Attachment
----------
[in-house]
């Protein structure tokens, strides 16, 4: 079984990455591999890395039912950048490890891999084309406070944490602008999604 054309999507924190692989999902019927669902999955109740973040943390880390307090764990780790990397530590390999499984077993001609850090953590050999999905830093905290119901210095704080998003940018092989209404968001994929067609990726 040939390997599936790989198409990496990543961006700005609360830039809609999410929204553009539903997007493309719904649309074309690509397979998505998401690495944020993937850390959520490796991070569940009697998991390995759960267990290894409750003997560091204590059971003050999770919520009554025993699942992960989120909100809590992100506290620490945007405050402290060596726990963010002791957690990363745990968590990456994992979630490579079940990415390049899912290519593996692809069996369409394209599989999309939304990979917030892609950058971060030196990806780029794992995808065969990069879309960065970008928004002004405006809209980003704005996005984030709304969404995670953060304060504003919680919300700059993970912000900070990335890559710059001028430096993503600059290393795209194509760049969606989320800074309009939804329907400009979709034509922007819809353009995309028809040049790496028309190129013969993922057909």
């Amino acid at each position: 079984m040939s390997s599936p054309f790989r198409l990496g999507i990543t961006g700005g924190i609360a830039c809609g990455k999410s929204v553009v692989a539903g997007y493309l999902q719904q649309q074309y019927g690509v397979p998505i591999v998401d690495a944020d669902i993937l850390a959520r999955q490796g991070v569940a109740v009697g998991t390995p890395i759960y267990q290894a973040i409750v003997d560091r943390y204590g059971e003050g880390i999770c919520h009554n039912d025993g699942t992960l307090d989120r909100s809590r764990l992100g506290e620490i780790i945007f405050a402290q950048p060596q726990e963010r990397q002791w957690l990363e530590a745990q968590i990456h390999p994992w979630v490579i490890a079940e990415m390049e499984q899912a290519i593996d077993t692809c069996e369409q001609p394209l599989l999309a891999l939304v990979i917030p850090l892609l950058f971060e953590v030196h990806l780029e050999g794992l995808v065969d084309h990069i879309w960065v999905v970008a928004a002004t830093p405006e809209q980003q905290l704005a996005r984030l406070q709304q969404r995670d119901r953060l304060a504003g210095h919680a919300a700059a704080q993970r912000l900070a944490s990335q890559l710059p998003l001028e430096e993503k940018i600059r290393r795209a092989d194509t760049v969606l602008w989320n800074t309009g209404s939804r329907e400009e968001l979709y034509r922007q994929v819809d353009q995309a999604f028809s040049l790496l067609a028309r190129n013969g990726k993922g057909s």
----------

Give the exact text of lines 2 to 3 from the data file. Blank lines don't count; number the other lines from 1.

């Protein structure tokens, strides 16, 4: 079984990455591999890395039912950048490890891999084309406070944490602008999604 054309999507924190692989999902019927669902999955109740973040943390880390307090764990780790990397530590390999499984077993001609850090953590050999999905830093905290119901210095704080998003940018092989209404968001994929067609990726 040939390997599936790989198409990496990543961006700005609360830039809609999410929204553009539903997007493309719904649309074309690509397979998505998401690495944020993937850390959520490796991070569940009697998991390995759960267990290894409750003997560091204590059971003050999770919520009554025993699942992960989120909100809590992100506290620490945007405050402290060596726990963010002791957690990363745990968590990456994992979630490579079940990415390049899912290519593996692809069996369409394209599989999309939304990979917030892609950058971060030196990806780029794992995808065969990069879309960065970008928004002004405006809209980003704005996005984030709304969404995670953060304060504003919680919300700059993970912000900070990335890559710059001028430096993503600059290393795209194509760049969606989320800074309009939804329907400009979709034509922007819809353009995309028809040049790496028309190129013969993922057909």
């Amino acid at each position: 079984m040939s390997s599936p054309f790989r198409l990496g999507i990543t961006g700005g924190i609360a830039c809609g990455k999410s929204v553009v692989a539903g997007y493309l999902q719904q649309q074309y019927g690509v397979p998505i591999v998401d690495a944020d669902i993937l850390a959520r999955q490796g991070v569940a109740v009697g998991t390995p890395i759960y267990q290894a973040i409750v003997d560091r943390y204590g059971e003050g880390i999770c919520h009554n039912d025993g699942t992960l307090d989120r909100s809590r764990l992100g506290e620490i780790i945007f405050a402290q950048p060596q726990e963010r990397q002791w957690l990363e530590a745990q968590i990456h390999p994992w979630v490579i490890a079940e990415m390049e499984q899912a290519i593996d077993t692809c069996e369409q001609p394209l599989l999309a891999l939304v990979i917030p850090l892609l950058f971060e953590v030196h990806l780029e050999g794992l995808v065969d084309h990069i879309w960065v999905v970008a928004a002004t830093p405006e809209q980003q905290l704005a996005r984030l406070q709304q969404r995670d119901r953060l304060a504003g210095h919680a919300a700059a704080q993970r912000l900070a944490s990335q890559l710059p998003l001028e430096e993503k940018i600059r290393r795209a092989d194509t760049v969606l602008w989320n800074t309009g209404s939804r329907e400009e968001l979709y034509r922007q994929v819809d353009q995309a999604f028809s040049l790496l067609a028309r190129n013969g990726k993922g057909s």